He wandered into his study and laid out the folders, starting with the significant arrests this week. Halfway through the monotonous chore, his focus waned and he found himself thinking of Devlin.

Already the house seemed empty without him, a somber sort of air weighing everything down. He wished he had hugged him more, tucked him into bed, offered to help with his homework, or tried to get him to stay up late and chat over ice cream and butter beers. But instead he had let Devlin have his space, hoping the boy would reach out to him in his own time.

If Harry knew anything about his son, it was that he needed his space and that forcing him into uncomfortable situations was bound to injure their relationship.

So instead Harry comforted himself in other ways, and tried not to think too much about what Devlin would think if he knew.

The Marauder's Map opened at his command, the ink spreading across the surface and forming the hallways, classrooms, and passages that Harry still thought of as his first home.

He watched Devlin's dot at dinner as he finished out the arrest reports. When he checked on him again, shifting to the pile of murders they believed to be linked to Death Eater activity this week, he noticed that instead of heading up to his dorm like he usually did, Devlin was heading toward the third floor. There were other children heading in the same direction, although none got close enough to Devlin to make Harry think they knew him. Up toward the left, where there was a quickly-filling room.

What was that about?


Dueling Club met on Wednesday nights, which meant the Headmaster had given him the paper the same day as the meeting. The Headmaster had said to go to the third floor after dinner, take a left, and go to the fifth door. He ended up climbing the stairs with another, older, boy who kept looking at him curiously.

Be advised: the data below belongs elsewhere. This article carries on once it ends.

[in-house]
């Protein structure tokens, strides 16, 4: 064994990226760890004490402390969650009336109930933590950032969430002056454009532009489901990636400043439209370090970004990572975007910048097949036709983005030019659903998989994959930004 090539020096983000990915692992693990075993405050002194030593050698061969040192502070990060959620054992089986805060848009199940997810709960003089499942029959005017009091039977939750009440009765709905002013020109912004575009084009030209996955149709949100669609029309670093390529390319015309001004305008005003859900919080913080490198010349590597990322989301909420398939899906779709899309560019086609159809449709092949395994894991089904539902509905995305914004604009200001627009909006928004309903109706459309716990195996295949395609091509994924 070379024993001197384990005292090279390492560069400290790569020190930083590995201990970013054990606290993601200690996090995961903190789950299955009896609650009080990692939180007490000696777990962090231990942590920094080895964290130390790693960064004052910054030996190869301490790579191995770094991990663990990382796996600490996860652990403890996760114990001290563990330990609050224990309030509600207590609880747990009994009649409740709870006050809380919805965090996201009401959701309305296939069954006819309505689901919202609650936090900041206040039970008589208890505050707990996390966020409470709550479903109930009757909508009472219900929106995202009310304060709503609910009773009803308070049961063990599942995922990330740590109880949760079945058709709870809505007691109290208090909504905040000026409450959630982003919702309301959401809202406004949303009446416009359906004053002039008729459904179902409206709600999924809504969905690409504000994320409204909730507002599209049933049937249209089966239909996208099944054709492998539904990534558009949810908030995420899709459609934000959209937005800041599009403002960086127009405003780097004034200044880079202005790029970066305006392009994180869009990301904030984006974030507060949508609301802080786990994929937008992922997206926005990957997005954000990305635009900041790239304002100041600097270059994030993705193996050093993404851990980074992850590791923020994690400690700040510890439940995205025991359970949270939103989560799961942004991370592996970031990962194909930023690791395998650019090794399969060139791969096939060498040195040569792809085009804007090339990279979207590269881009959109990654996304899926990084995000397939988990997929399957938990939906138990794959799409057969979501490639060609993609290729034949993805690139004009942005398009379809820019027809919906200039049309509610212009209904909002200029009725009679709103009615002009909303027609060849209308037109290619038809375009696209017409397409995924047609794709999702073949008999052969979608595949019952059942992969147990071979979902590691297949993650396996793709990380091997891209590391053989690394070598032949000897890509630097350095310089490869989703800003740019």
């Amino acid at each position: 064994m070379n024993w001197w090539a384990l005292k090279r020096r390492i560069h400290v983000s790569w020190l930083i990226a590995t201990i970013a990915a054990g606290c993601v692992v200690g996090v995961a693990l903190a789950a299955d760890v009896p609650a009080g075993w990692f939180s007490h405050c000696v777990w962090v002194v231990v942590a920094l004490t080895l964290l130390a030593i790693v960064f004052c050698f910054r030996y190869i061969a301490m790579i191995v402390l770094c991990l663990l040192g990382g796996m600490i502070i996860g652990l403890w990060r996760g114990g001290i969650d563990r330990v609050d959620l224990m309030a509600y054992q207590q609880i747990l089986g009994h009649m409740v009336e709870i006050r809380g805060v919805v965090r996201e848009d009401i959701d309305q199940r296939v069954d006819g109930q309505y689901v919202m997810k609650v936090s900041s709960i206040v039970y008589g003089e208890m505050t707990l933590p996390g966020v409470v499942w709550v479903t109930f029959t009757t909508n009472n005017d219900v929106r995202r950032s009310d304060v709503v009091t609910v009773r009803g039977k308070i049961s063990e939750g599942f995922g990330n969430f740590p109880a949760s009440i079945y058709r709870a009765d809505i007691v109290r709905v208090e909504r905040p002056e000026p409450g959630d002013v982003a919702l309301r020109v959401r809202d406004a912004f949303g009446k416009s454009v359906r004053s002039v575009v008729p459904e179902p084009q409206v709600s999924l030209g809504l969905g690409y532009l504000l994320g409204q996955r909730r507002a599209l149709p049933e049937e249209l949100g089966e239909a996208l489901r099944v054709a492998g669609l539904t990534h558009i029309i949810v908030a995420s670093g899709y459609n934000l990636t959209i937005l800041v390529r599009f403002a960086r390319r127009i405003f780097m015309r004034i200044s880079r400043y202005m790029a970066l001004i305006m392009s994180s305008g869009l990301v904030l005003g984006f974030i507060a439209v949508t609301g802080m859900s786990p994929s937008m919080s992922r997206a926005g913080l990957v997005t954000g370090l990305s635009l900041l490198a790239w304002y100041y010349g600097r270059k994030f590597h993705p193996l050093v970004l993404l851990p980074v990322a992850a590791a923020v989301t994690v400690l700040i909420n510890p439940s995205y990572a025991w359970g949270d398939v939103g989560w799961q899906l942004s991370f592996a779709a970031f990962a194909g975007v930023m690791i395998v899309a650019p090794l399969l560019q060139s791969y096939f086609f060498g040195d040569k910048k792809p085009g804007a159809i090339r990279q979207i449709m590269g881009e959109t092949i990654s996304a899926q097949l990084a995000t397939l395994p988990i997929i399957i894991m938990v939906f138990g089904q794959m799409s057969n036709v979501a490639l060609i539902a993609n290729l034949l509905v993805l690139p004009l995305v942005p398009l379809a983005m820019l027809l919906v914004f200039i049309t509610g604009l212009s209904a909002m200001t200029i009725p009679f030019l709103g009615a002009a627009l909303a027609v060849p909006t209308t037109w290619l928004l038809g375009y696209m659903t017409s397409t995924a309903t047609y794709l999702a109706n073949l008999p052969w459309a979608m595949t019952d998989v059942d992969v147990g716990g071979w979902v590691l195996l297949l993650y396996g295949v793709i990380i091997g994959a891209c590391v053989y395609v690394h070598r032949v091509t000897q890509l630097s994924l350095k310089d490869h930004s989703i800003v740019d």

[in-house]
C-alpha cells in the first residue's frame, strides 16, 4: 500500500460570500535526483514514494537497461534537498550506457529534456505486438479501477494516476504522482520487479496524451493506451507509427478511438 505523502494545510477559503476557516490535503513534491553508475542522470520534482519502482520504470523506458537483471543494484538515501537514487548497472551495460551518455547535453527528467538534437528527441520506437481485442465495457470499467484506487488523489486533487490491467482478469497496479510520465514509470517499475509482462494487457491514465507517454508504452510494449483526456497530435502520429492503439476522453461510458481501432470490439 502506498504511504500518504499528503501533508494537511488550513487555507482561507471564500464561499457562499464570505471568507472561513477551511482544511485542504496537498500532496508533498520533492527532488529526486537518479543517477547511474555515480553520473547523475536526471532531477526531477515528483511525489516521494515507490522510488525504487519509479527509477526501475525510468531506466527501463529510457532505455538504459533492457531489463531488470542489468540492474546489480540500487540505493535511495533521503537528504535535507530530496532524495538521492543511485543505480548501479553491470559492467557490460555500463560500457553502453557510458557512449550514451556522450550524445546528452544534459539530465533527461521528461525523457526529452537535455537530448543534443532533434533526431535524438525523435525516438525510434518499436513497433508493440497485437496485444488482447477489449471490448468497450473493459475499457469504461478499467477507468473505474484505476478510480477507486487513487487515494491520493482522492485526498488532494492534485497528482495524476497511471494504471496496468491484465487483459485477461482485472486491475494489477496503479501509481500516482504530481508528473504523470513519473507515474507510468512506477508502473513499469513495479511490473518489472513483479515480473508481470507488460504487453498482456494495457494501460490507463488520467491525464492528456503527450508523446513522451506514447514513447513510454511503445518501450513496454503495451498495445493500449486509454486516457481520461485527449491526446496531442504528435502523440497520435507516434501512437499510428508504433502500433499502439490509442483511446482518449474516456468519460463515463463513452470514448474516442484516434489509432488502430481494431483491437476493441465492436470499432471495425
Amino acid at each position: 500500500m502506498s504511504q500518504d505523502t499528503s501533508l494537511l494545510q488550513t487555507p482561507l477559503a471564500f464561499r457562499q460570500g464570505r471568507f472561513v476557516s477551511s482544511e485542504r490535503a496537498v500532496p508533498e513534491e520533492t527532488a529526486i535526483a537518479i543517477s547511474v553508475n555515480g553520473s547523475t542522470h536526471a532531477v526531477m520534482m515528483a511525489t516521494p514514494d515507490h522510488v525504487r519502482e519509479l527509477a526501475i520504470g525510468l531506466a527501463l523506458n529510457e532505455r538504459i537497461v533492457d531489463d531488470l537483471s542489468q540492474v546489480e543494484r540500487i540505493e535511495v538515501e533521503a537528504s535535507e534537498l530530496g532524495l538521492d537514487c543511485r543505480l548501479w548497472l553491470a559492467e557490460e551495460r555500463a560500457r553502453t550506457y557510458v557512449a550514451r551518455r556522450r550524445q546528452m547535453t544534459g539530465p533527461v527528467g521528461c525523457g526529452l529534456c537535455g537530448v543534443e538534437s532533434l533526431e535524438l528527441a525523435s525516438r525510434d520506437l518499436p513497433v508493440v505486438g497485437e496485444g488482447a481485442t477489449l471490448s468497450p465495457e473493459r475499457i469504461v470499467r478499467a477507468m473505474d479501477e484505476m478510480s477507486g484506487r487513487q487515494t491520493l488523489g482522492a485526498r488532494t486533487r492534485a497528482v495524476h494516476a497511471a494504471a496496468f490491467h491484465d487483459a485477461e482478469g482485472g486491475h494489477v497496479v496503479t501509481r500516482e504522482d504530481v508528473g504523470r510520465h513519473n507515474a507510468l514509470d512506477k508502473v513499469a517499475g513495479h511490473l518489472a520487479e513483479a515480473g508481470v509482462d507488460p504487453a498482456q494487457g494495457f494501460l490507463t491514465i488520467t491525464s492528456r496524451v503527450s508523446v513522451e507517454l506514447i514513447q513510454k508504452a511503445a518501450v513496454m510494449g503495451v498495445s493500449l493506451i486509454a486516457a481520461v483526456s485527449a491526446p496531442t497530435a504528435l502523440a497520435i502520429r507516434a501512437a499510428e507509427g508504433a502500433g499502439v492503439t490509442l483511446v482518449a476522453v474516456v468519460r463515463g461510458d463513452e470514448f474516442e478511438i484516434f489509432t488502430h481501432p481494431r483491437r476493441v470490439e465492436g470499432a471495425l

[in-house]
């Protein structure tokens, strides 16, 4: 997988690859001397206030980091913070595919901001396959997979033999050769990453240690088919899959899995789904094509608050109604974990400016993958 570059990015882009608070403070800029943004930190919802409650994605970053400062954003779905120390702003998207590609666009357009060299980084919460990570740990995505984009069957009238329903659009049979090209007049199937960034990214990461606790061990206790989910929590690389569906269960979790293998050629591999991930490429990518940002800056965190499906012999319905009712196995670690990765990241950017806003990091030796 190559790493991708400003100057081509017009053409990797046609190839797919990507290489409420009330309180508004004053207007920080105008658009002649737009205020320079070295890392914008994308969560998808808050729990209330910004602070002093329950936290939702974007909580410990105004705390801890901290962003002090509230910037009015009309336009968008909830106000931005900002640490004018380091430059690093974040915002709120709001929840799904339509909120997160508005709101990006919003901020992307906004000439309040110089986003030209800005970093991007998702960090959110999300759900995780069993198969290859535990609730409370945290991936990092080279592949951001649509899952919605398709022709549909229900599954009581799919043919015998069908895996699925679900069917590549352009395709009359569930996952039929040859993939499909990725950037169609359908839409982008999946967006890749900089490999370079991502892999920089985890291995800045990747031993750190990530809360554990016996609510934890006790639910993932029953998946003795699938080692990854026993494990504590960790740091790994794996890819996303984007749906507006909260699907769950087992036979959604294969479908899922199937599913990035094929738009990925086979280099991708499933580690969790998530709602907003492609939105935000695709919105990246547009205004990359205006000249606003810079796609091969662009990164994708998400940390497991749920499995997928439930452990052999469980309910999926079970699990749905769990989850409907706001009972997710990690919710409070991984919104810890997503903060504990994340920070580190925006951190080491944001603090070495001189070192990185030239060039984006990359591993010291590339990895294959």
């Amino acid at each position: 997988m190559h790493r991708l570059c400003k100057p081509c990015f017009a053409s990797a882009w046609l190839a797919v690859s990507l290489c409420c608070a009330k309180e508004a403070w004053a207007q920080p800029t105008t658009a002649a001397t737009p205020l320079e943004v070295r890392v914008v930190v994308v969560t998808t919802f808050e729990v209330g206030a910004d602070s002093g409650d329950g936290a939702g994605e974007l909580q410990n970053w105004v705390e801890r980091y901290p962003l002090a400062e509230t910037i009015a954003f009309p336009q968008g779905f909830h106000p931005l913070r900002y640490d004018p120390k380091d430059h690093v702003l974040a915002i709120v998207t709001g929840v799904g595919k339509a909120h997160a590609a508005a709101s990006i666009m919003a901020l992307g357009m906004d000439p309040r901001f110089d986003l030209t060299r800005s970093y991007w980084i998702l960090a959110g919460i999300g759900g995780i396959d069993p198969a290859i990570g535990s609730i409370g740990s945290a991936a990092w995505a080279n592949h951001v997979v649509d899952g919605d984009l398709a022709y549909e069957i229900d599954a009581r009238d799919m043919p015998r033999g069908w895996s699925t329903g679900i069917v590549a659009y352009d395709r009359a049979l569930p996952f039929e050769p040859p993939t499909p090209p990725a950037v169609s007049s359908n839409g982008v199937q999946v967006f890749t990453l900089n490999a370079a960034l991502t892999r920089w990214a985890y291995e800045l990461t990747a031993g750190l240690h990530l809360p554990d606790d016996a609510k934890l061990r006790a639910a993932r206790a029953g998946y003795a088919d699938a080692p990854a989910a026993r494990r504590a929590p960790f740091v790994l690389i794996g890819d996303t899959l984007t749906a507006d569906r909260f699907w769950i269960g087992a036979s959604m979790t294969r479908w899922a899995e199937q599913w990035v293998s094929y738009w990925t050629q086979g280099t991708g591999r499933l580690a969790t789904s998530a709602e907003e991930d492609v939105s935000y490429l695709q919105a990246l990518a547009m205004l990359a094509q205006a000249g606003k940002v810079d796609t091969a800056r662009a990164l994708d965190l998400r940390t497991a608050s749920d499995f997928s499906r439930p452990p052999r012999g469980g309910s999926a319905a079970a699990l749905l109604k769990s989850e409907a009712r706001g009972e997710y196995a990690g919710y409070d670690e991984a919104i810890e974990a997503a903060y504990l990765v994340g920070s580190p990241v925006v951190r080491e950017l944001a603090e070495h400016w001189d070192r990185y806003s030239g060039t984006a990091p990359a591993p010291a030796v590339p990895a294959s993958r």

"Er, you need to be a third year for this club," the boy said, as he realized they were both headed for the same room, keeping his space so as to express that he wasn't accompanying Devlin.

"I have an exception," Devlin said, trying to be casual around the older boy. The older boy quirked his eyebrows and hurried on, likely thinking Devlin would realize his folly at the club itself.

For one brief moment Devlin wondered if Albus would do that; send him here to be humiliated. The thought made him pause outside the door, as students streamed in around him.

It did not really seem like something the Headmaster would do. He had his signed name in his hand, for one thing, and he suspected the Headmaster thought he would achieve something out of this arrangement, so he was not likely to sabotage it. Besides, Devlin had information, and the Headmaster had not completely given up on him, or Devlin would not have been allowed back at Hogwarts. He would not risk alienating Devlin by humiliating him.

Devlin stepped forward, grasped the knob, and pushed the door open.

The murmur and organized chaos of a crowd bombarded his senses. Some students set up chairs, while others laid out a long blue mat. There were smaller groupings doing nothing more than chatting or practicing wand movements with each other.

He was tall for his age, but he was definitely the shortest student in the room, and his handsome features were still much more boyish than any of the other males in the room. He stuck out, and soon there was a tall, not-quite-a-boy-still-not-a-man, coming towards him. He was wearing a golden shirt and black slouchy trousers that looked muggle made.

His hands were in his pockets, his shoulders casually slumped, his head slightly tilted, and his steps slow and curious. Every bit of his body language oozed confidence.

"You must be Devlin Potter," he said, quirking an eyebrow. "You look even smaller close up."

He knew it was an insult - it had to be - but the boy's blue eyes were shimmering with humor and his white teeth visible with his smile. Devlin should probably let the insult slide, since it seemed he was in charge. Out of the corner of his eye, he noticed a few students stiffen at his name, and noted that some of them were Slytherins.

"I am," he said.

"The Headmaster promised you would be able to hold your own," he said, his head tilting again, a hand leaving a pocket to brush back his black locks. "Before I let you play with us, you have to prove you can at least hold a defensible shield. I don't want anyone worried about throwing a spell at you. We don't lower our abilities to match our opponents, here."